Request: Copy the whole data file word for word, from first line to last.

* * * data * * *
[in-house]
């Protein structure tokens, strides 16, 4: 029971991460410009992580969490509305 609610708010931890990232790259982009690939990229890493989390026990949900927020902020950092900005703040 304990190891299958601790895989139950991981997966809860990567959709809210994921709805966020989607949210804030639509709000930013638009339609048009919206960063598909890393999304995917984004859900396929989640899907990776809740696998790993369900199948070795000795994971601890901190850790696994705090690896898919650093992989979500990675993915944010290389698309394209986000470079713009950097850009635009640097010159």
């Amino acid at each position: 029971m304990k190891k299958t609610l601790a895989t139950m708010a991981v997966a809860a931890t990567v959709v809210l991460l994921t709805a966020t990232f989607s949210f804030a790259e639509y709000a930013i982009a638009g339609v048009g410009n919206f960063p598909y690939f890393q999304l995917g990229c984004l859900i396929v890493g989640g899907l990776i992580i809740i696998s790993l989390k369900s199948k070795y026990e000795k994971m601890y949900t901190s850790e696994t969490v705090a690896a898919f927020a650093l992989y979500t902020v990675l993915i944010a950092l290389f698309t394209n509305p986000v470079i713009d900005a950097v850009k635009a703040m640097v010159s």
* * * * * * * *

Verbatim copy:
[in-house]
């Protein structure tokens, strides 16, 4: 029971991460410009992580969490509305 609610708010931890990232790259982009690939990229890493989390026990949900927020902020950092900005703040 304990190891299958601790895989139950991981997966809860990567959709809210994921709805966020989607949210804030639509709000930013638009339609048009919206960063598909890393999304995917984004859900396929989640899907990776809740696998790993369900199948070795000795994971601890901190850790696994705090690896898919650093992989979500990675993915944010290389698309394209986000470079713009950097850009635009640097010159």
């Amino acid at each position: 029971m304990k190891k299958t609610l601790a895989t139950m708010a991981v997966a809860a931890t990567v959709v809210l991460l994921t709805a966020t990232f989607s949210f804030a790259e639509y709000a930013i982009a638009g339609v048009g410009n919206f960063p598909y690939f890393q999304l995917g990229c984004l859900i396929v890493g989640g899907l990776i992580i809740i696998s790993l989390k369900s199948k070795y026990e000795k994971m601890y949900t901190s850790e696994t969490v705090a690896a898919f927020a650093l992989y979500t902020v990675l993915i944010a950092l290389f698309t394209n509305p986000v470079i713009d900005a950097v850009k635009a703040m640097v010159s």